Academic journal article Bulletin of the World Health Organization

Identifying High-Risk Areas for Sporadic Measles Outbreaks: Lessons from South Africa/Identifier Les Zones a Haut Risque D'epidemies Sporadiques De Rougeole: Les Lecons De l'Afrique Du Sud/Identificacion De Las Areas Con Riesgo Alto De Sufrir Brotes Esporadicos De Sarampion: Lecciones Desde Sudafrica

Academic journal article Bulletin of the World Health Organization

Identifying High-Risk Areas for Sporadic Measles Outbreaks: Lessons from South Africa/Identifier Les Zones a Haut Risque D'epidemies Sporadiques De Rougeole: Les Lecons De l'Afrique Du Sud/Identificacion De Las Areas Con Riesgo Alto De Sufrir Brotes Esporadicos De Sarampion: Lecciones Desde Sudafrica

Article excerpt

Introduction

Measles is highly contagious and the transmission intensity (1) of the measles virus exceeds that of most human pathogens. (2) Despite progress in controlling measles since 2000, the disease remains endemic in many countries and killed over 164 000 children worldwide in 2008. (1) Deaths also occur during outbreaks in areas where the disease is no longer endemic. (3)

Measles vaccination is highly effective, safe and relatively cost-effective (4) and has interrupted measles transmission in most parts of the world, (5) although high-risk areas remain in Africa and southern Asia. Immunization coverage is a key indicator for monitoring health sector performance and progress towards Millennium Development Goal 4 (i.e. reducing child mortality). (6) Measles is difficult to control and eliminate and more than 90% of the population must be immune to interrupt transmission and prevent outbreaks. (7-11) Maintaining adequate vaccine coverage throughout countries is a global problem and, in 2010 and 2011, outbreaks occurred even in the developed world. (4) Moreover, since the efficacy of the first vaccine dose is thought to be around 85%, (12,13) non-responders will add to the pool of susceptible children. In addition, achieving a high level of population immunity may be difficult in areas such as sub-Saharan Africa where the prevalence of human immunodeficiency virus (HIV) infection is high because infected children are less likely to respond to vaccination or maintain a protective antibody level or may acquire lower antibody levels from an HIV-positive (HIV+) mother. (14-16) Vaccination may need to be repeated more frequently in these areas. (16)

Since 1995, several African countries have launched initiatives to eliminate measles, as recommended by the World Health Organization (WHO). (17,18) These initiatives aim to: (i) achieve a coverage of 90% or more for the first vaccine dose; (ii) identify areas with low coverage and high-risk areas for "mop-up" immunization of children who missed vaccination; and (iii) enhance case-based measles surveillance with laboratory support. (17)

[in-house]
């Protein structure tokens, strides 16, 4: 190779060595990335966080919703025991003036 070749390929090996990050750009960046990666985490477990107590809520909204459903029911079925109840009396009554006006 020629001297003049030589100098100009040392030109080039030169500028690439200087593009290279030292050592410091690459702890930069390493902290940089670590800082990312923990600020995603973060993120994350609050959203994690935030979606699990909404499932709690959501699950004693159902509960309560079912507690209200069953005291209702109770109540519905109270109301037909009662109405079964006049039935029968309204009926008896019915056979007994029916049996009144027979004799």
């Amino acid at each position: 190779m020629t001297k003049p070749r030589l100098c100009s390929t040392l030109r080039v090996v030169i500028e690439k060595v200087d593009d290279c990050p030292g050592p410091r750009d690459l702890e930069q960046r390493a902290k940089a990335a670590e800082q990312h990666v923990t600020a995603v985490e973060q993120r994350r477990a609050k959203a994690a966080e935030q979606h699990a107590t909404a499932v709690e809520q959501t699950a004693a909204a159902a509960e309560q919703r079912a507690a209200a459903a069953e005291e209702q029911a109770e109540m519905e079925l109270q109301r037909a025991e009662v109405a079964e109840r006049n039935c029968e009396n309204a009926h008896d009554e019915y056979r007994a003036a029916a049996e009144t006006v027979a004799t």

In South Africa, first and second measles vaccine doses have been given free of charge to children aged 9 and 18 months since April 2009 as part of the WHO Expanded Program on Immunization. At present, measles vaccination is mandatory and provided in the public sector, whereas combination vaccination against measles, mumps and rubella is available in the private sector at a cost. The South African National Department of Health introduced case-based measles surveillance in 1998 with laboratory support from the National Institute for Communicable Diseases.

A large outbreak of measles involving around 1700 cases occurred in South Africa between 2003 and 2005 following its introduction from Mozambique. More recently, there was an outbreak between 2009 and 2011, with over 18 000 cases recorded. (4) The transient trough in cases following a large outbreak, which increases herd immunity, affords planners an opportunity to investigate the epidemic and refine prevention strategies. (4) Spatial analysis has become an important epidemiological tool for detecting and predicting patterns of disease spread. (19) In situations in which population-wide interventions are too expensive or are inefficient because they dilute available resources, the effectiveness of vaccination is increased by targeting high-risk areas, such as those implicated in measles transmission and those where vaccination coverage varies. (20,21)

The objectives of this study were: (i) to investigate the pattern of measles spread in the South African outbreak between 2009 and 2011; (ii) to identify associations between the outbreak and population density, HIV prevalence and preceding lapses in measles vaccination; and (iii) to develop a model for identifying areas at a high risk for future large-scale sporadic outbreaks that can be used in prevention. …

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